36. 36

    Noordam, J. E. & Smirnov, O. M. The MeqTrees software system and its use for third-generation calibration of radio interferometers. Astron. Astrophys. 524, A61 (2010)

    ADS  Article  Google Scholar 

  37. 37

    Ulvestad, J. S., Perley, R. A. & Chandler, C. J. VLA Observational Status Summary. https://science.nrao.edu/facilities/vla/docs/manuals/oss2013b/performance/positional-accuracy (2009)

  38. 38

    Paragi, Z. et al. The inner radio jet region and the complex environment of SS433. Astron. Astrophys. 348, 910–916 (1999)

    ADS  Google Scholar 

  39. 39

    Lobanov, A. P. Ultracompact jets in active galactic nuclei. Astron. Astrophys. 330, 79–89 (1998)

    ADS  Google Scholar 

  40. 40

    Hada, K. et al. An origin of the radio jet in M87 at the location of the central black hole. Nature 477, 185–187 (2011)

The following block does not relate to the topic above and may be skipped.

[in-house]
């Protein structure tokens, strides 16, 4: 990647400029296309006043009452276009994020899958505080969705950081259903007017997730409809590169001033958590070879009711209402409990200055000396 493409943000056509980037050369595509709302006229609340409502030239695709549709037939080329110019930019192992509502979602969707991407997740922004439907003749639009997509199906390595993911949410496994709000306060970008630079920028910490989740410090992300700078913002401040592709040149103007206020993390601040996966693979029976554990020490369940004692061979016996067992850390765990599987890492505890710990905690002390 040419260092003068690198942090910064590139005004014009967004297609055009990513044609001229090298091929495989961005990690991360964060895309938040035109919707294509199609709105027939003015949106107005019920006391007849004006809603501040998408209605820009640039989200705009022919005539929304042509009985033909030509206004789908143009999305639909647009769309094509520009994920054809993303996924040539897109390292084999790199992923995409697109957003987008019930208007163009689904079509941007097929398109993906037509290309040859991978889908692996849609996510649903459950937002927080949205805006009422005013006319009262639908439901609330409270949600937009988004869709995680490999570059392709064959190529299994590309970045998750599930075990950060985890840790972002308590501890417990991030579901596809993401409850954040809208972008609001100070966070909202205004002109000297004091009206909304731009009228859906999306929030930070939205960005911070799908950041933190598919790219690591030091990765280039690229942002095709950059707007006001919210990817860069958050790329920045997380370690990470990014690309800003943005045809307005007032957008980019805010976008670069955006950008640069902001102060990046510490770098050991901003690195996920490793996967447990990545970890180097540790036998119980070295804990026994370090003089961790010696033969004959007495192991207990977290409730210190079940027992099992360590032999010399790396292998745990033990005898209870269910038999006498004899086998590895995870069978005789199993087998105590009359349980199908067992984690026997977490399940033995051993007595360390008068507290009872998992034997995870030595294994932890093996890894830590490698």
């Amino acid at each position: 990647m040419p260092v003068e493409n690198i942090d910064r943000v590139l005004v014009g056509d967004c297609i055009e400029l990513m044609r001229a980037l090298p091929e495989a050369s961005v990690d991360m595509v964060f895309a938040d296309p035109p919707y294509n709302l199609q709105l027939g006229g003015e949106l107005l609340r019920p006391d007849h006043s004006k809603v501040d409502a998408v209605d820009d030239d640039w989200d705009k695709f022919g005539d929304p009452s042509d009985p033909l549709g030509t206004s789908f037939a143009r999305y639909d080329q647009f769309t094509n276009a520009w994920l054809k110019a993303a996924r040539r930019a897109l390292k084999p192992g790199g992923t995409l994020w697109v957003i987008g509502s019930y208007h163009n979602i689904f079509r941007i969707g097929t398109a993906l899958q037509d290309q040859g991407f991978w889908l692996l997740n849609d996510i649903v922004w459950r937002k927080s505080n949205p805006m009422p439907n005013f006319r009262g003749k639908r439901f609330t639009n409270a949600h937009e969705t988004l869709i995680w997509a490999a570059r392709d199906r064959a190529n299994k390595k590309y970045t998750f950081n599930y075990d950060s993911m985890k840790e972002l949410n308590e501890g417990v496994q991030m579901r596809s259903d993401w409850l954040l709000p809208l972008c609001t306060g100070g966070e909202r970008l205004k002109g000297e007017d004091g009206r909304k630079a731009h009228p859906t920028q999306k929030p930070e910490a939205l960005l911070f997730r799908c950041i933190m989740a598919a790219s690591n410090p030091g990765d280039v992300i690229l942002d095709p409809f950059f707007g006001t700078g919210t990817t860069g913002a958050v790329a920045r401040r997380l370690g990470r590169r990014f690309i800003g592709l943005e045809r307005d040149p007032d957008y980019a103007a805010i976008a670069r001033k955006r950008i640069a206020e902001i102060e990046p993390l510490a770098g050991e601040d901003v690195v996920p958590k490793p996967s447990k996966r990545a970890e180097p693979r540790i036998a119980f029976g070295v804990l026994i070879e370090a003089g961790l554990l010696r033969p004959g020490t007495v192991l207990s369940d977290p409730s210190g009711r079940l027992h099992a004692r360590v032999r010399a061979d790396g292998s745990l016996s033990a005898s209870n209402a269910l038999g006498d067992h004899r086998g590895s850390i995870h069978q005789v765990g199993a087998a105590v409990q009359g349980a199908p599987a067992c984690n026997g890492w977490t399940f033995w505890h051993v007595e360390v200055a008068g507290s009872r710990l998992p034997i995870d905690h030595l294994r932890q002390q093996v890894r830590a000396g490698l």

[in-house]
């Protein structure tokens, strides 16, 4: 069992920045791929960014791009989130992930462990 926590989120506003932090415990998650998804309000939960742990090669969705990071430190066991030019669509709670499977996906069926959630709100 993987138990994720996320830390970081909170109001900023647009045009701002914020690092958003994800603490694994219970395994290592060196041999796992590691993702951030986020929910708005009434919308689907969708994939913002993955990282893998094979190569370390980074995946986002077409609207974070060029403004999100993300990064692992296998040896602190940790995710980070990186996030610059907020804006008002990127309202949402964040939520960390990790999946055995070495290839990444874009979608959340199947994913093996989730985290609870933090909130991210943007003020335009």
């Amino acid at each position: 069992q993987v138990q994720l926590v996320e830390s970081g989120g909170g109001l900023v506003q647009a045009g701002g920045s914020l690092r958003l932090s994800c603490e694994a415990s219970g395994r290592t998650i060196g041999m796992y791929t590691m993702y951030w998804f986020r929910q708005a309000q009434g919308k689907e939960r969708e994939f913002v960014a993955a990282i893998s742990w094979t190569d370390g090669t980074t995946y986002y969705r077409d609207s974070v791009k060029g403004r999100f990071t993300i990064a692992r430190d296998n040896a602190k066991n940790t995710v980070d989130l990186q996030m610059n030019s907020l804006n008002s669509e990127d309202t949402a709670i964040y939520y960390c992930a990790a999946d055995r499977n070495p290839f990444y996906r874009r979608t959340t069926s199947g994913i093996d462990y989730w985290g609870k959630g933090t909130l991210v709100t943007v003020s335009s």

ADS  CAS  PubMed  Article  PubMed Central  Google Scholar 

  41. 41

    An, T. & Baan, W. A. The dynamic evolution of young extragalactic radio sources. Astrophys. J. 760, 77 (2012)

    ADS  Article  Google Scholar 

  42. 42

    O'Dea, C. P. The compact steep-spectrum and gigahertz peaked-spectrum radio sources. Publ. Astron. Soc. Pacif. 110, 493–532 (1998)

    ADS  Article  Google Scholar 

  43. 43

    Bianchi, S. et al. The NGC 3341 minor merger: a panchromatic view of the active galactic nucleus in a dwarf companion. Mon. Not. R. Astron. Soc. 435, 2335–2344 (2013)

    ADS  Article  Google Scholar 

  44. 44

    Djorgovski, S. G. et al. Discovery of a probable physical triple quasar. Astrophys. J. 662, L1–L5 (2007)

    ADS  Article  Google Scholar 

  45. 45

    Farina, E. P., Montuori, C., Decarli, R. & Fumagalli, M. Caught in the act: discovery of a physical quasar triplet. Mon. Not. R. Astron. Soc. 431, 1019–1025 (2013)

    ADS  CAS  Article  Google Scholar 

  46. 46

    Ge, J. & Owen, F. N. Faraday rotation in cooling flow clusters of galaxies. 2: Survey. Astron. J. 108, 1523–1533 (1994)

    ADS  Article  Google Scholar 

Download references

Acknowledgements